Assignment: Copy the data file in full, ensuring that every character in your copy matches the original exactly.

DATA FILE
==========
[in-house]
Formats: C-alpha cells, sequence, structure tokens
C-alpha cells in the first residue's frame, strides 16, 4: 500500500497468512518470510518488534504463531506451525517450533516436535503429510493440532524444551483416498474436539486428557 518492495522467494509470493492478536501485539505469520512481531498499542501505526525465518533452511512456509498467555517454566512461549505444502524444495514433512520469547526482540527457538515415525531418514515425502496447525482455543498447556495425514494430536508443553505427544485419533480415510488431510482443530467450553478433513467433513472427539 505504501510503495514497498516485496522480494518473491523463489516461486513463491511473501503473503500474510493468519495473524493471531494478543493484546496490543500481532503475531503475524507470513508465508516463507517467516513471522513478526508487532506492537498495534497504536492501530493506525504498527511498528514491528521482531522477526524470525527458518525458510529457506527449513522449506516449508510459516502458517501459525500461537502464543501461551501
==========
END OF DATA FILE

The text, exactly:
[in-house]
Formats: C-alpha cells, sequence, structure tokens
C-alpha cells in the first residue's frame, strides 16, 4: 500500500497468512518470510518488534504463531506451525517450533516436535503429510493440532524444551483416498474436539486428557 518492495522467494509470493492478536501485539505469520512481531498499542501505526525465518533452511512456509498467555517454566512461549505444502524444495514433512520469547526482540527457538515415525531418514515425502496447525482455543498447556495425514494430536508443553505427544485419533480415510488431510482443530467450553478433513467433513472427539 505504501510503495514497498516485496522480494518473491523463489516461486513463491511473501503473503500474510493468519495473524493471531494478543493484546496490543500481532503475531503475524507470513508465508516463507517467516513471522513478526508487532506492537498495534497504536492501530493506525504498527511498528514491528521482531522477526524470525527458518525458510529457506527449513522449506516449508510459516502458517501459525500461537502464543501461551501